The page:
Jane Muriithi and her husband James moved to the United States looking for opportunities they weren’t finding in Kenya. James wanted higher education, and Jane wanted a better paying job and more education and career options for her children. From the beginning, they knew they wanted to become citizens.
“That was one of the goals,” said James, “because that was the only way to access the opportunities and identify with the American dream, including education, better job opportunities… the right to vote.”
When the family immigrated in 2009, James worked for the Kenya Mission to the United Nations. It took 10 years for the family to receive permanent resident status and then citizenship. In that time, James completed his bachelor’s degree in criminal justice, and he’s now pursuing his master’s in homeland security. Muriithi is working at Walmart, and their three children are grown and pursuing their own careers and education.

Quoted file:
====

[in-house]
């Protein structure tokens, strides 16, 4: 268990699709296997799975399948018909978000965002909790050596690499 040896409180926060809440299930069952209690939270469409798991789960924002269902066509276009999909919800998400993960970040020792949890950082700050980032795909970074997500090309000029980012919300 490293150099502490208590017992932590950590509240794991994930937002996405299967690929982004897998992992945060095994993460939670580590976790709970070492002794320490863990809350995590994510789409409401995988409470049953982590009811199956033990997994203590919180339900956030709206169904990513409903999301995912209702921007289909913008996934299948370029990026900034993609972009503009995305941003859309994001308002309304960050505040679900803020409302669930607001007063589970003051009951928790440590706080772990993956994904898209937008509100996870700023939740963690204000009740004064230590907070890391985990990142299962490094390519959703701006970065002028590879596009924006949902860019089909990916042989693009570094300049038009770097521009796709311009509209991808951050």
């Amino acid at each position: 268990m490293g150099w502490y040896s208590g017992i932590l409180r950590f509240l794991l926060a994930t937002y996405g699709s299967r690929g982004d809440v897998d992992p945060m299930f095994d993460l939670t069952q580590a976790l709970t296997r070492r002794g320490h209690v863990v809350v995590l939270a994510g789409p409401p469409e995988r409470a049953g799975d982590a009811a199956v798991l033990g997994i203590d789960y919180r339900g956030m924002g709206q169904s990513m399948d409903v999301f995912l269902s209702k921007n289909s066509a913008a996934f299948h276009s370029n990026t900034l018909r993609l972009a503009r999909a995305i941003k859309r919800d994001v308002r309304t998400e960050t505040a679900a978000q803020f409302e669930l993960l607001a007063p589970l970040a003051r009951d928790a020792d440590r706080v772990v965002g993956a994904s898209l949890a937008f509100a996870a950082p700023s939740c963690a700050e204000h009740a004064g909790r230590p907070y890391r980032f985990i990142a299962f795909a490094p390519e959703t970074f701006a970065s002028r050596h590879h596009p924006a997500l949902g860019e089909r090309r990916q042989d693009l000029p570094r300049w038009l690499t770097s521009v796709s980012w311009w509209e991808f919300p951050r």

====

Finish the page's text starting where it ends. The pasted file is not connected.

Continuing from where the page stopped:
James says he gives advice to other immigrants: "Live within the four corners of the law. Pursue education. Work hard, and pay your taxes."
Jane adds, “You have to be yourself wherever you are. Respect each other.”
They also see voting as citizens’ responsibility, and they say that they are weighing candidates’ policies for dealing with the pandemic as they make their decisions.
"America being a nation which values governance and democracy… it was important to get that responsibility to vote,” said James. “ We are looking forward to casting a ballot."
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